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"Search & Avoid" -- US Troops Only Pretending to Patrol Iraq

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  • Dan Clore
    News & Views for Anarchists & Activists: http://groups.yahoo.com/group/smygo [Remember this when someone tells how great the surge is working to reduce attacks
    Message 1 of 1 , Nov 5, 2007
      News & Views for Anarchists & Activists:

      [Remember this when someone tells how great the surge is working to
      reduce attacks on US troops. Perhaps troops who are hiding somewhere
      instead of patroling just aren't as likely to get attacked as they patrol.

      Another possible factor in the drop in attacks is the Iraq Freedom
      Congress (http://www.ifcongress.com/English/index.htm ), an
      anti-occupation group whose self-defense Safety Forces, which patrol
      neighborhoods in Baghdad (population around 5,000) and other cities,
      have reduced sectarian violence there to zero. U.S. troops do not patrol
      these neighborhoods.

      Note that the drop in US casualties has occurred after a great increase
      in attacks, and only dropped down to around its previous level
      (http://tinyurl.com/khjv4 ). A drop to 2006 levels doesn't seem that
      impressive as a measure of the surge's success, but war advocates never
      frame the drop in that way.

      Also remember that despite the drop in attacks, 2007 is likely to prove
      the most deadly year yet for US troops in Iraq (http://tinyurl.com/2h6lrx ).


      Low Morale Has U.S. Troops in Iraq Pretending to Patrol
      By Dahr Jamail
      IPS News
      Posted on October 26, 2007

      New York -- Iraq war veterans now stationed at a base here in upstate
      New York say that morale among US soldiers in the country is so poor,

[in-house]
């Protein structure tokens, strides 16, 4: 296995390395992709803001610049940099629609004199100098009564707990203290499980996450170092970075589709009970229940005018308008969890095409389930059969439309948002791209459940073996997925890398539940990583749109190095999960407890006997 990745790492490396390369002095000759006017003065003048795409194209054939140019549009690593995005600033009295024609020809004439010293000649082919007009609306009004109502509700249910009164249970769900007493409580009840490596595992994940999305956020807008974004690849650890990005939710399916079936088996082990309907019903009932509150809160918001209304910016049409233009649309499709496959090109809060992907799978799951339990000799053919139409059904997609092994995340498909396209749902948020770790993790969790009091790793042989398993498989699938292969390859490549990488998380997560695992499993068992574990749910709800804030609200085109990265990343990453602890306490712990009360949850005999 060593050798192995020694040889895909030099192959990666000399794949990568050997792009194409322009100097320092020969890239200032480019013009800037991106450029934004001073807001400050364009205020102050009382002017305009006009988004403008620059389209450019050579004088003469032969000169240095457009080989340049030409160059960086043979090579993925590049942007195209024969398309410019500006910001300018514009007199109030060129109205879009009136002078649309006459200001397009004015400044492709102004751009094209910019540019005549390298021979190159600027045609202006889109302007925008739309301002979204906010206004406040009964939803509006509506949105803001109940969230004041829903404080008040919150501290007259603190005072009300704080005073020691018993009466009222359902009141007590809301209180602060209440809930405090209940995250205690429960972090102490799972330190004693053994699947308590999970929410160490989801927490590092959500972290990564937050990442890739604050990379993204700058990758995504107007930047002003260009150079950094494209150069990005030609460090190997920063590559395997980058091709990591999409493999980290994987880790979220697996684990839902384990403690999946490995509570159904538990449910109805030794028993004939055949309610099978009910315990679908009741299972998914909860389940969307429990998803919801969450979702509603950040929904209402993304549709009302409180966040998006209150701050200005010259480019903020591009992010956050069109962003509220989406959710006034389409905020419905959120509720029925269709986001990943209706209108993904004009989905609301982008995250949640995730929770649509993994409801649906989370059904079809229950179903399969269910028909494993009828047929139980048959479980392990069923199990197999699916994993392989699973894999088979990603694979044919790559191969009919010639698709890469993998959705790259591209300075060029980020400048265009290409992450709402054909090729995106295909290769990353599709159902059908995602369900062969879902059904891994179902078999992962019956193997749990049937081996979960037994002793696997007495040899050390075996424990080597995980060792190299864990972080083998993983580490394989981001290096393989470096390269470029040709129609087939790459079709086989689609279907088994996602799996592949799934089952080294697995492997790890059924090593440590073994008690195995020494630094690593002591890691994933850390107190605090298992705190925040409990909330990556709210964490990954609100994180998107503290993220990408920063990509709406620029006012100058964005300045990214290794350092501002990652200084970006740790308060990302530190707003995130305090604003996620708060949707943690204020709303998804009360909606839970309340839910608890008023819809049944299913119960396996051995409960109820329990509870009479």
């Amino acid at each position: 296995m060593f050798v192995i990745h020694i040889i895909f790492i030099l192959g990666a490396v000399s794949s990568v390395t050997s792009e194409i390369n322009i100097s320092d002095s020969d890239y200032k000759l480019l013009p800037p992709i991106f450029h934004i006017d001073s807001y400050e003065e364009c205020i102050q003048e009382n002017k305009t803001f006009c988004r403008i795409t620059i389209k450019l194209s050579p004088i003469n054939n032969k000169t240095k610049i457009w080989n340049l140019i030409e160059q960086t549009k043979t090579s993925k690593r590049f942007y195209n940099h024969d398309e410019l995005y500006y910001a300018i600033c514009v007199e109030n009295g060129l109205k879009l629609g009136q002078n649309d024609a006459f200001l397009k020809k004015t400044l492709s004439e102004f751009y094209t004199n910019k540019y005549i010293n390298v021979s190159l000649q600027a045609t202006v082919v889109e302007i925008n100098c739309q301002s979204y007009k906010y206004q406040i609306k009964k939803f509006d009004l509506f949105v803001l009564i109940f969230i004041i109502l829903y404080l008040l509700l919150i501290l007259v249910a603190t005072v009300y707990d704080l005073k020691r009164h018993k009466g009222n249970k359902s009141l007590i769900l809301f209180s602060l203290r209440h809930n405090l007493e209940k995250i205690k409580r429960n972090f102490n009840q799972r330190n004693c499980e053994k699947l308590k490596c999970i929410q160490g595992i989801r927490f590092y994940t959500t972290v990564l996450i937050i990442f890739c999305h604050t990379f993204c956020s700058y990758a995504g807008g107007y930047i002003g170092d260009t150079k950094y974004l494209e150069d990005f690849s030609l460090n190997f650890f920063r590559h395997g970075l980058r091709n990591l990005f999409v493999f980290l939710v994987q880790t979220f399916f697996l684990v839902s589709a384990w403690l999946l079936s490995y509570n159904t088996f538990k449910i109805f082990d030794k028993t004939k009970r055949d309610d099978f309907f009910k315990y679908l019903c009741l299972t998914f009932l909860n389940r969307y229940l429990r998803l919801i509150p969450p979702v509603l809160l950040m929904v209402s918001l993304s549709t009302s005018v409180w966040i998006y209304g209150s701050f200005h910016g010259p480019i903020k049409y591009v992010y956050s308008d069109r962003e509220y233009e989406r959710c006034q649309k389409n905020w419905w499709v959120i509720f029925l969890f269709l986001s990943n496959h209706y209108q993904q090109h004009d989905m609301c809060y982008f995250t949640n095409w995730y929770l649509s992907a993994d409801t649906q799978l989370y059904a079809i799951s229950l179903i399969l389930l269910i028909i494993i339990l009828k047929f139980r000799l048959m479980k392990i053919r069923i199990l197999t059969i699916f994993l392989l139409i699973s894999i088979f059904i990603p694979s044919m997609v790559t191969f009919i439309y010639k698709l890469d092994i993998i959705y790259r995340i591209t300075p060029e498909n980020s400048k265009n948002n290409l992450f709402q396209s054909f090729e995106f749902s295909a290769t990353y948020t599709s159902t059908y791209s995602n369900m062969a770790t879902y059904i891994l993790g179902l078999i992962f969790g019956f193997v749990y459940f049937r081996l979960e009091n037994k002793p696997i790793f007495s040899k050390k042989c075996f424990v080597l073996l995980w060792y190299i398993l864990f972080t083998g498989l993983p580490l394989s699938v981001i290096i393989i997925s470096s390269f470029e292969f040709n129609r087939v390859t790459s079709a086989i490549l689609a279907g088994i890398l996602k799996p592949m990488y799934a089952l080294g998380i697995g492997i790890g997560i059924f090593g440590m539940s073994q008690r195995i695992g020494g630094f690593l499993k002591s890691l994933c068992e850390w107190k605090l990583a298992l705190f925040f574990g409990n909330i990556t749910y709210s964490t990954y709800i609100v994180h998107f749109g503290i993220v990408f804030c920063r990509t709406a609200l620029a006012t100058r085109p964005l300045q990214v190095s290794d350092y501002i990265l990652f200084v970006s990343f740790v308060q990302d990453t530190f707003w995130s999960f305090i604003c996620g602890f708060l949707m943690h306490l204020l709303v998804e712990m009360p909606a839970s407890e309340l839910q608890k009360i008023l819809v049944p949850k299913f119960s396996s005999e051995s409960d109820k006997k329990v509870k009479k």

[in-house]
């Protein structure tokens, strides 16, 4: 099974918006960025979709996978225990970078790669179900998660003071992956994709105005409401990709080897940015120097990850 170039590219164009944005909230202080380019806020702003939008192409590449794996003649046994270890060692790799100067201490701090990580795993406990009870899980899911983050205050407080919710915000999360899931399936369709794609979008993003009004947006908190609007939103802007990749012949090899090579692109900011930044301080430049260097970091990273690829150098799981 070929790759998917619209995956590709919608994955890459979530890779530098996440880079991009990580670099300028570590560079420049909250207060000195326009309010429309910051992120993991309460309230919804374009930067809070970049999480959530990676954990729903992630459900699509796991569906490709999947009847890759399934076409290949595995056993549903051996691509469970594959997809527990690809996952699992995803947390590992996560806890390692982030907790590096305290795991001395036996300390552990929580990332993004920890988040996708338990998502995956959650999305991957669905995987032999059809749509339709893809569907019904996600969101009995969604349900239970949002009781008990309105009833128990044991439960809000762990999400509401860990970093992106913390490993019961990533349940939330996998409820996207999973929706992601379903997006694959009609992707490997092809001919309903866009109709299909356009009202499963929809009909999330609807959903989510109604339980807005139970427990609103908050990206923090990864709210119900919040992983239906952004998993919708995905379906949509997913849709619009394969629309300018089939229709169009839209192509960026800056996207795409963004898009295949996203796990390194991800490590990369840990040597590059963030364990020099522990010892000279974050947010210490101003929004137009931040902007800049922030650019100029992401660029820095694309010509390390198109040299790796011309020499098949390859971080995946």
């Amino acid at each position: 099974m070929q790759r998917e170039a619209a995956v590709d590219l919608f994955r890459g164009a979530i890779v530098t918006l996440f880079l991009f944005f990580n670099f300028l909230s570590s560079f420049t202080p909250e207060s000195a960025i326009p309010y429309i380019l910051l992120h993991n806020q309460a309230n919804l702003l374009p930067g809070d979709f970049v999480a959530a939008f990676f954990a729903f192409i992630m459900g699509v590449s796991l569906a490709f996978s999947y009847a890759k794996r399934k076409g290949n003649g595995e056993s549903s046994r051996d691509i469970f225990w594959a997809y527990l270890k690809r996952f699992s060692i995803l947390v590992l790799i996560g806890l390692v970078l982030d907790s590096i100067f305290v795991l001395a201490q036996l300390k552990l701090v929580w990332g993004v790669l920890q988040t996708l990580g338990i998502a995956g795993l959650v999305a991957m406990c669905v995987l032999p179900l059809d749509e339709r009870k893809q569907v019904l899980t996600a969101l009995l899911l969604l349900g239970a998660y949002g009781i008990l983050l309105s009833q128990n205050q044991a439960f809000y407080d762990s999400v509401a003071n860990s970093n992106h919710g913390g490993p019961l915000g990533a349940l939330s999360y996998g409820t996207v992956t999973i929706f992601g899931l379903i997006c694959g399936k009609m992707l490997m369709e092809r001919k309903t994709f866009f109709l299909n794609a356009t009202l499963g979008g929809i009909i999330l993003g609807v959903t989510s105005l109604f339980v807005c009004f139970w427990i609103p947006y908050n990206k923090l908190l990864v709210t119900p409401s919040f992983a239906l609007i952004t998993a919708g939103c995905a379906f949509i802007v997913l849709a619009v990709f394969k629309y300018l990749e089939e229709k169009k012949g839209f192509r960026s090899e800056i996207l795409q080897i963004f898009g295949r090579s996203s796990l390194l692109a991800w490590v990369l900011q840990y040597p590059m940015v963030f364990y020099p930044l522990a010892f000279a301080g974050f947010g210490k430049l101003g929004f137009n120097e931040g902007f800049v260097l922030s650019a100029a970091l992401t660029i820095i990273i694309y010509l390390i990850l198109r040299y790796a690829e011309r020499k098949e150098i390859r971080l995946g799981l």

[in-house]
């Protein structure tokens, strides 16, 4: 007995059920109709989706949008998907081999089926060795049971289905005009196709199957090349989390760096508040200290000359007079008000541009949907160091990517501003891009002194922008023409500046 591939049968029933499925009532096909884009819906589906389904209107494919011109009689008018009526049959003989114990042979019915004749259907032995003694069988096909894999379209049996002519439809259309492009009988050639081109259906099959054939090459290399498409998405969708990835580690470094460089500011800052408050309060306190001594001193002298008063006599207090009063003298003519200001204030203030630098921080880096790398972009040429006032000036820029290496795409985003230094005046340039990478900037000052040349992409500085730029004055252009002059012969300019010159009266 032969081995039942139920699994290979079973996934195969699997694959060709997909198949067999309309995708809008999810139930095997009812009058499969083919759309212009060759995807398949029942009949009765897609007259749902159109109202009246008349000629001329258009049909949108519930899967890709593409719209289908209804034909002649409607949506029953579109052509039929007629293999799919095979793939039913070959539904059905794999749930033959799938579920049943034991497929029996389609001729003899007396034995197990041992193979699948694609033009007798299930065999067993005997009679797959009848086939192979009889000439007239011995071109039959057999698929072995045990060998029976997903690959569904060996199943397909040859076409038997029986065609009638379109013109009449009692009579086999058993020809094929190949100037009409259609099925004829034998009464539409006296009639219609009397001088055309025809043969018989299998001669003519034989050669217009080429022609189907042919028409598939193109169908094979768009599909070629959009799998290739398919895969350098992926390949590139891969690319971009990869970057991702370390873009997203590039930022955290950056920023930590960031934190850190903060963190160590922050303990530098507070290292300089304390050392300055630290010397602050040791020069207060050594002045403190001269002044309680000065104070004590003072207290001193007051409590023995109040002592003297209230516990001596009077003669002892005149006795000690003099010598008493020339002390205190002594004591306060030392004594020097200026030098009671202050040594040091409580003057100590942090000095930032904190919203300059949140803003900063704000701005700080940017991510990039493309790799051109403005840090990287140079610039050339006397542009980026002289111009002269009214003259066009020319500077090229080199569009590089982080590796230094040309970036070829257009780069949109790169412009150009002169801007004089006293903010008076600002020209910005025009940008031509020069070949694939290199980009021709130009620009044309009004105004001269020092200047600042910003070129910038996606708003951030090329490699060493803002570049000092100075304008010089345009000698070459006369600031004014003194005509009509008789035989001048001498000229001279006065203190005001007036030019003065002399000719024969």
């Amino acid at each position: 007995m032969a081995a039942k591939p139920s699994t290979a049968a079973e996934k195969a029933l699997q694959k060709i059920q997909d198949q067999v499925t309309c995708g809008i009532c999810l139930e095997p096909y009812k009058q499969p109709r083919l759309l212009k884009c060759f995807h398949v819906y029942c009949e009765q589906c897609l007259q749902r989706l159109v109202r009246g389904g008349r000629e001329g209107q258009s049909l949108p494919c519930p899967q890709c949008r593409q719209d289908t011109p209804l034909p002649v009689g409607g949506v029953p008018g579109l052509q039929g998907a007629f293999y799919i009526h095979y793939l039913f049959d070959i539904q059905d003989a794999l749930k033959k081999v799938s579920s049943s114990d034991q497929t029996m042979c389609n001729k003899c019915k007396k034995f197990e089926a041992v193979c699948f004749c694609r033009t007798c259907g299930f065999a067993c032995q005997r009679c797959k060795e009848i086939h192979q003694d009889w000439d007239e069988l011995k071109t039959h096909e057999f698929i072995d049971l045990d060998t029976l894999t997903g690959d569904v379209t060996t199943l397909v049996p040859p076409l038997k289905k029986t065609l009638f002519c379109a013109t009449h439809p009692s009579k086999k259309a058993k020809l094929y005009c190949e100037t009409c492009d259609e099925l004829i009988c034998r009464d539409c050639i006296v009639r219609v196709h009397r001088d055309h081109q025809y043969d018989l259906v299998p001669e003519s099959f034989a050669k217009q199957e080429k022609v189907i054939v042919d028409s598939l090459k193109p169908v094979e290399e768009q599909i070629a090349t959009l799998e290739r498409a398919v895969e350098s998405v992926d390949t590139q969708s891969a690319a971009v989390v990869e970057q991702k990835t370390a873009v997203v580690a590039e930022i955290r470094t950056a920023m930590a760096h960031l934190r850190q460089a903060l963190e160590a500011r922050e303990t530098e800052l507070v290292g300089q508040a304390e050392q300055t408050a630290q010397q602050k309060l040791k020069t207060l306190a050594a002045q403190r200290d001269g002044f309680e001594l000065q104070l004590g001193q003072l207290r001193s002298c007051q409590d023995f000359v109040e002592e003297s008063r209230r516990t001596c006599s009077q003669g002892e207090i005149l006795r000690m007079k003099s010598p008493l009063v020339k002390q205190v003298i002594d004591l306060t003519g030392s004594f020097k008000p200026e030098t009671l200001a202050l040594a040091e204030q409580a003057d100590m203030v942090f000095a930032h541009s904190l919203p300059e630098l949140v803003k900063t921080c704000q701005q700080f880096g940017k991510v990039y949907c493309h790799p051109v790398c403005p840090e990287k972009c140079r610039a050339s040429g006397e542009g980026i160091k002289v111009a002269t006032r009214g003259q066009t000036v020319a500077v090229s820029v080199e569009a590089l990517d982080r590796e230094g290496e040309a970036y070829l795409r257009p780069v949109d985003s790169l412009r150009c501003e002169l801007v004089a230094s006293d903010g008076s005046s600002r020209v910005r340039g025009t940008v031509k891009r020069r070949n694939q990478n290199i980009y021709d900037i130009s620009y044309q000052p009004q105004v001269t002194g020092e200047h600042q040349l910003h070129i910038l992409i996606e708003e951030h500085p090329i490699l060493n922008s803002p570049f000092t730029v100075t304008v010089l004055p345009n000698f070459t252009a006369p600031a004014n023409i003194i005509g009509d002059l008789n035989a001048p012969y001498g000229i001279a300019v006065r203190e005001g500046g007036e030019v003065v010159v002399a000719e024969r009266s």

many are simply parking their Humvees and pretending to be on patrol, a
      practice dubbed "search and avoid" missions.

      Phil Aliff is an active duty soldier with the 10th Mountain Division
      stationed at Fort Drum. He served nearly one year in Iraq from August
      2005 to July 2006, in the areas of Abu Ghraib and Fallujah, both west of

      "Morale was incredibly low," said Aliff, adding that he joined the
      military because he was raised in a poor family by a single mother and
      had few other prospects. "Most men in my platoon in Iraq were just in
      from combat tours in Afghanistan."

      According to Aliff, their mission was to help the Iraqi army "stand up"
      in the Abu Ghraib area of western Baghdad, but in fact his platoon was
      doing all the fighting without support from the Iraqis they were
      supposedly preparing to take control of the security situation.

      "I never heard of an Iraqi unit that was able to operate on their own,"
      said Aliff, who is now a member of the group Iraq Veterans Against the
      War (IVAW). "The only reason we were replaced by an Iraqi army unit was
      for publicity."

      Aliff said he participated in roughly 300 patrols. "We were hit by so
      many roadside bombs we became incredibly demoralized, so we decided the
      only way we wouldn't be blown up was to avoid driving around all the time."

      "So we would go find an open field and park, and call our base every
      hour to tell them we were searching for weapons caches in the fields and
      doing weapons patrols and everything was going fine," he said, adding,
      "All our enlisted people became very disenchanted with our chain of

      Aliff, who suffers from post-traumatic stress disorder (PTSD), refused
      to return to Iraq with his unit, which arrived in Kirkuk two weeks ago.
      "They've already lost a guy, and they are now fostering the sectarian
      violence by arming the Sunnis while supporting the Shi'ites politically
      . . . classic divide and conquer."

      Aliff said he is set to be discharged by the military next month because
      they claim his PTSD "is untreatable by their doctors".

      According to the Department of Veterans Affairs (VA), the number of Iraq
      and Afghanistan war veterans seeking treatment for PTSD increased nearly